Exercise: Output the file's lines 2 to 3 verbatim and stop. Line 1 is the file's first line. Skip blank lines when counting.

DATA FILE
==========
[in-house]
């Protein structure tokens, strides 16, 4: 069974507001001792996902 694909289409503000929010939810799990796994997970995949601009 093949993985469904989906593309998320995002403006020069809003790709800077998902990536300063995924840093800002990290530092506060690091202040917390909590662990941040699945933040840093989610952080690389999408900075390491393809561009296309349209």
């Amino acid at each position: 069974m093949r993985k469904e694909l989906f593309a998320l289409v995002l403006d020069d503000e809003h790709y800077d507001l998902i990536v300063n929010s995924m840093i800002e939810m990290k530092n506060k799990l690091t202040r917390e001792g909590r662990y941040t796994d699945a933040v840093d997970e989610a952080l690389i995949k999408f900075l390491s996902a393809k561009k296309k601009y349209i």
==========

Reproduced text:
């Protein structure tokens, strides 16, 4: 069974507001001792996902 694909289409503000929010939810799990796994997970995949601009 093949993985469904989906593309998320995002403006020069809003790709800077998902990536300063995924840093800002990290530092506060690091202040917390909590662990941040699945933040840093989610952080690389999408900075390491393809561009296309349209």
């Amino acid at each position: 069974m093949r993985k469904e694909l989906f593309a998320l289409v995002l403006d020069d503000e809003h790709y800077d507001l998902i990536v300063n929010s995924m840093i800002e939810m990290k530092n506060k799990l690091t202040r917390e001792g909590r662990y941040t796994d699945a933040v840093d997970e989610a952080l690389i995949k999408f900075l390491s996902a393809k561009k296309k601009y349209i």